Gift of gratitude

When I was 5 or 6, my grandmother gave me a brand-new pack of crayons. Even after prompting, I didn’t say, “Thank you,” so my mother took the gift and put it on a high shelf.

I couldn’t have the crayons until I thanked Grandma, and I desperately wanted them. As the days went by, it only got harder to find the courage to say that belated thanks. Of course, eventually I did thank my grandmother, she gave me her usual loving smile, and I ran off to try my new crayons.

I’ve long since forgotten the pictures I colored and drew, but I have realized the depth of my mother’s lesson. The truth is that you can’t fully enjoy a gift if you haven’t appropriately thanked someone for it.

Gifts connect us to one another in special ways. Every time I bring out our china for special occasions, I think of the people who gave us each piece. With our children, I often remind them of the aunt who picked out the treasured stuffed Cat in the Hat, the uncle who delivered the stuffed hedgehog, or the friend who chose the game that’s always such fun to play.

I try to do that when teaching our children about the gifts from God, too, by expressing gratitude in our daily prayers, but also by talking and praying aloud in front of them throughout the day.

“Look at this beautiful day God made!” “How could anyone but God make bunnies that are that cute?” Or after a close call on the road: “Thank you, God for not letting that car run into us.”

In my Sunday School class this year, we have a pillow that looks like an orange slice – our “Orange You Glad” Pillow. At the beginning of our class, each second-grader gets a turn sitting on the pillow and sharing something he or she is glad happened during the week. I love hearing their thankful prayers for the birthday parties and the dogs they met and the visits with their grandparents. And I’m sure God enjoys the prayers even more than I do.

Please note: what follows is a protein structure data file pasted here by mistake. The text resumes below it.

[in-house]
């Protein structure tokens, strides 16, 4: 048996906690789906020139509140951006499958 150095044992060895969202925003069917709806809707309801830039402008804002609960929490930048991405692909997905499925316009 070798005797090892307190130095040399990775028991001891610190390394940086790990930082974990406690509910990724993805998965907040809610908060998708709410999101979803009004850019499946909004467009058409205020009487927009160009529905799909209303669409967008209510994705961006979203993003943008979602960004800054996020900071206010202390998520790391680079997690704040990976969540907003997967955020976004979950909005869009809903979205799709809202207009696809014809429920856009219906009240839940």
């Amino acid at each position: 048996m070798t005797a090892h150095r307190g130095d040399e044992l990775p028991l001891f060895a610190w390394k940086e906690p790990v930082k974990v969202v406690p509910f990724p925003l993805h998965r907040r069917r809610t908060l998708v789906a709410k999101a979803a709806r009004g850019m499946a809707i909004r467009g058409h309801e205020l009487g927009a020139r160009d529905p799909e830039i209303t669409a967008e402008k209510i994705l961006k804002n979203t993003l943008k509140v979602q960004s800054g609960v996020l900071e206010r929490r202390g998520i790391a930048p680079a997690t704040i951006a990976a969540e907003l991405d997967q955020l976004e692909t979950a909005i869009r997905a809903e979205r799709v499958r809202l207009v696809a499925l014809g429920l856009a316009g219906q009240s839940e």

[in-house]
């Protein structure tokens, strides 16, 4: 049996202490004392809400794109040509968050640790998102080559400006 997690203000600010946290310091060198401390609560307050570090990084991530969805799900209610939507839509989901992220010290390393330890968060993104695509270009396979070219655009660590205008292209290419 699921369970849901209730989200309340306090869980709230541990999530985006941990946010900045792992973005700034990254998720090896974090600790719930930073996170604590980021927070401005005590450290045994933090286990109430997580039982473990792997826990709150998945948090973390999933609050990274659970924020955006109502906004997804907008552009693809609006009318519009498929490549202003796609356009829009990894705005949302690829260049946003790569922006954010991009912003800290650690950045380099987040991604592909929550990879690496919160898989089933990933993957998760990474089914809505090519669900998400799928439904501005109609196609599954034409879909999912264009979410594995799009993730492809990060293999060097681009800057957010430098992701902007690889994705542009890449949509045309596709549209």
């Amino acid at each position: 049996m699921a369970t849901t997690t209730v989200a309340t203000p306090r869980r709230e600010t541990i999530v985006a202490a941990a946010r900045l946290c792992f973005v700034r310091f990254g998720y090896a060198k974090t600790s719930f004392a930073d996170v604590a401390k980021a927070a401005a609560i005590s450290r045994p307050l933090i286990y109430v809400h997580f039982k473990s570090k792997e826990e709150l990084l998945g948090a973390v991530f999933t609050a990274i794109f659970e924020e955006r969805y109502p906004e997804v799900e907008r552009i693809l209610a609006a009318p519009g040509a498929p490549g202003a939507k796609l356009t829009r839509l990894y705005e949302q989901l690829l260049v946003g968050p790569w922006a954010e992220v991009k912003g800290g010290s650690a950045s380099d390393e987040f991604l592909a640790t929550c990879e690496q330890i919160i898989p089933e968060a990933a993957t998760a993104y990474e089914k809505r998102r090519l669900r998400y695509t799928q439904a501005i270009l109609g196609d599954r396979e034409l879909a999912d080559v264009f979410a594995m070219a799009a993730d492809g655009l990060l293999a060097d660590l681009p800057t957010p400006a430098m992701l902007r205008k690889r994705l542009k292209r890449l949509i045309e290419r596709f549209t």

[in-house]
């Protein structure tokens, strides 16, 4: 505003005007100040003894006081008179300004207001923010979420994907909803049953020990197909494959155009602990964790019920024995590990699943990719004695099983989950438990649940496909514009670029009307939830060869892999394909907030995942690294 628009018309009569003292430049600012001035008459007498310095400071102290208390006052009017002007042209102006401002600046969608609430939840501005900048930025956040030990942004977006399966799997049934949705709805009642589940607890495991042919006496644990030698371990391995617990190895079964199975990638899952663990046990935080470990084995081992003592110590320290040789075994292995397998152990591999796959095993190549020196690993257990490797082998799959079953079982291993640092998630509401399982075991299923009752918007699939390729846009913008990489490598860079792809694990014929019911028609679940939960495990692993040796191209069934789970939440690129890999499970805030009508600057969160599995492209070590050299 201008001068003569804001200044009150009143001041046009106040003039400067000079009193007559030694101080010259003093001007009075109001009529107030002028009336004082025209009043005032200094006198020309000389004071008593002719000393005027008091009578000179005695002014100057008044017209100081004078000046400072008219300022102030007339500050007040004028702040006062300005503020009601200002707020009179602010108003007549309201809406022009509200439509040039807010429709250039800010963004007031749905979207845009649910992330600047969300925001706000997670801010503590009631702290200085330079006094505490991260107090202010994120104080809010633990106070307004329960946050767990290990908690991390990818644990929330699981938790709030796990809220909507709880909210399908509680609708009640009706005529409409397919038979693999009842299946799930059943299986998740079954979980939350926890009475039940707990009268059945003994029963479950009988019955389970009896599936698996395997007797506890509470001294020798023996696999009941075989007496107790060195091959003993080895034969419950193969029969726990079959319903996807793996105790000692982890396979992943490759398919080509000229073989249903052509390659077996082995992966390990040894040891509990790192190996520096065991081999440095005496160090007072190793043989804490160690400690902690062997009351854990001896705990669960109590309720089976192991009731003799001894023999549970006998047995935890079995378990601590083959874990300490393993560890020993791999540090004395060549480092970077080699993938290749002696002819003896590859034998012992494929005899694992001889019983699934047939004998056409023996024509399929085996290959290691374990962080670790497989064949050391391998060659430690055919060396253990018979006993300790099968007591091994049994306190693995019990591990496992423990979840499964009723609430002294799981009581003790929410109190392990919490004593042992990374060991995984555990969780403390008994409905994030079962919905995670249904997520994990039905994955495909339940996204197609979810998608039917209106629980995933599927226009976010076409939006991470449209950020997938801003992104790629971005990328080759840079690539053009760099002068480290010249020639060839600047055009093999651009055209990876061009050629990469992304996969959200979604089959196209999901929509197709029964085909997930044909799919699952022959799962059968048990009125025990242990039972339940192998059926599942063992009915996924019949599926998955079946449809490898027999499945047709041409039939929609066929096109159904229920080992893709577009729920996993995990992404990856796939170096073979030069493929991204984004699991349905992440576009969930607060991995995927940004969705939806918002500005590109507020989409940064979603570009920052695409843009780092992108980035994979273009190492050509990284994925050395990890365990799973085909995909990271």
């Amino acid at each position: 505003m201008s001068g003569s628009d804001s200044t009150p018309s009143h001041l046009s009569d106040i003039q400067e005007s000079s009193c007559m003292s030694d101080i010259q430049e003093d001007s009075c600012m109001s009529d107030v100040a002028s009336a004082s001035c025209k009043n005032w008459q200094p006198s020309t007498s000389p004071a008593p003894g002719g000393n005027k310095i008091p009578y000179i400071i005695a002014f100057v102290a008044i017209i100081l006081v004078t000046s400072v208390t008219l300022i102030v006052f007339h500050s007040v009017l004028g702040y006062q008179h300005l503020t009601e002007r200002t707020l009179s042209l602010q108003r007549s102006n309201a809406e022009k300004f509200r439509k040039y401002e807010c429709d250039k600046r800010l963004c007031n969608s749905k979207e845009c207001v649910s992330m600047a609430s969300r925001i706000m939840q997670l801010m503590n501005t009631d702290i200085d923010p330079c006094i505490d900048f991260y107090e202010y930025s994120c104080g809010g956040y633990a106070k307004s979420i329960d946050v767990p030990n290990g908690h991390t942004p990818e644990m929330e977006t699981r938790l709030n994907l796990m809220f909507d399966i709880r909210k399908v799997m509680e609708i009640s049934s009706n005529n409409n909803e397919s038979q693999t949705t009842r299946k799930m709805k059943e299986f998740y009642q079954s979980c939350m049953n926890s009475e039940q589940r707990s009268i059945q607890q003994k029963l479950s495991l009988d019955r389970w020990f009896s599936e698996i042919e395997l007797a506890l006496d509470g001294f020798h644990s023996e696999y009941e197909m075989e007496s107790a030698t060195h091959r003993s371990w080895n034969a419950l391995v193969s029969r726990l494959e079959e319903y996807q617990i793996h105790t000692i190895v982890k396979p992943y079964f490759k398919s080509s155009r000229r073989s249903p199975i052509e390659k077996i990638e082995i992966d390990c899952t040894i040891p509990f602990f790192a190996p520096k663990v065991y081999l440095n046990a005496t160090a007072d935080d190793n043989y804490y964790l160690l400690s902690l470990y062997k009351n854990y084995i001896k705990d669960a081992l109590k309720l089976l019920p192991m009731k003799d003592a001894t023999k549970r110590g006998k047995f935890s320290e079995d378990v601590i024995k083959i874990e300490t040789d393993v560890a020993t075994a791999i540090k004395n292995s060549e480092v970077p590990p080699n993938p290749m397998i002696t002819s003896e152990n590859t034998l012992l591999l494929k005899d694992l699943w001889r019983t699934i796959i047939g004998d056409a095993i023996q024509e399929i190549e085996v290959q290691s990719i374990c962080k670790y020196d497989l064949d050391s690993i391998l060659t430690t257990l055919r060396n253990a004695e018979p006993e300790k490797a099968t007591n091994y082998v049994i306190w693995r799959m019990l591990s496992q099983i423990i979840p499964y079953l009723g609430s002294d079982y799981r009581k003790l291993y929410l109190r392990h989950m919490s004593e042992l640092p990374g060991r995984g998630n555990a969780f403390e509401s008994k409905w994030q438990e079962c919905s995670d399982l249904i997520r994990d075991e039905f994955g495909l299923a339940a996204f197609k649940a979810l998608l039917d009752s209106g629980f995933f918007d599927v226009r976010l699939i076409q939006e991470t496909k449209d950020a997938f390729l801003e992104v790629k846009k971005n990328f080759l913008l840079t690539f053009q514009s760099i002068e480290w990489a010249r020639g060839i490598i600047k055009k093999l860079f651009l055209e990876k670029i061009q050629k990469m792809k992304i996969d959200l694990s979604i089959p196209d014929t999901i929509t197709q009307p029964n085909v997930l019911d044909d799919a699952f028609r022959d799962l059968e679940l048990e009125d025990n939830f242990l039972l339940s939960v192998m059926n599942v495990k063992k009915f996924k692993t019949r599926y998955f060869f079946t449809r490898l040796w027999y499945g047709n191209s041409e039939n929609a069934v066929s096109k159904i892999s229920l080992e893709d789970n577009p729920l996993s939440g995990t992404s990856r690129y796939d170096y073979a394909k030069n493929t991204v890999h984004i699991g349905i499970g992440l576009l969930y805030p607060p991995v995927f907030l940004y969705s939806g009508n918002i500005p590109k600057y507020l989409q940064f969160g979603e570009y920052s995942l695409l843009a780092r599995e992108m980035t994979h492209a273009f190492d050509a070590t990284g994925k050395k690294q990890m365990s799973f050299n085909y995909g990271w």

It’s easier, of course, to thank God for the sunny days. It’s harder in times of grief and loss and pain. Gratitude doesn’t always come easily, but there’s almost always something to be thankful for, though it can take time to see it. I look at our infertility, which led us to adopt our two children. I think of colleges that rejected me and jobs I didn’t get, and I realize those experiences helped shape my life and career in positive ways.

I look back on the death of my nephew Georgie, who was stillborn four years ago just weeks before we thought he would be born. Even in the midst of the pain, I was grateful that God had shared this little boy with our family. And today as we talk to and about Georgie, I think of how he has deepened our faith. Even though I wish he were here on earth, I am profoundly grateful that he is part of our lives.

“The secret of happiness is to live moment by moment and to thank God for what he is sending us every day in his goodness,” said St. Gianna Beretta Molla.

So we try to live each day with gratitude to God and to those around us. And I try to remember the value of the handwritten note for gifts, large and small.

The best thank you note I received this year came from my preschool-aged nephew who can’t write yet. “Your Christmas gift was my favorite,” his father had written, “and I have enjoyed it every day since receiving it.” I laughed knowing that someone had torn through the wrapping paper so quickly that my brother has no idea what we sent.

Sounds like a grateful recipient to me.

Also see:

Being thankful even when it’s difficult

Rita Buettner

Rita Buettner

Rita Buettner is a wife, working mother and author of the Catholic Review's Open Window blog. She and her husband adopted their two sons from China, and Rita often writes about topics concerning adoption, family and faith.

Rita also writes The Domestic Church, a featured column in the Catholic Review. Her writing has been honored by the Catholic Press Association, the Maryland-Delaware-D.C. Press Association and the Associated Church Press.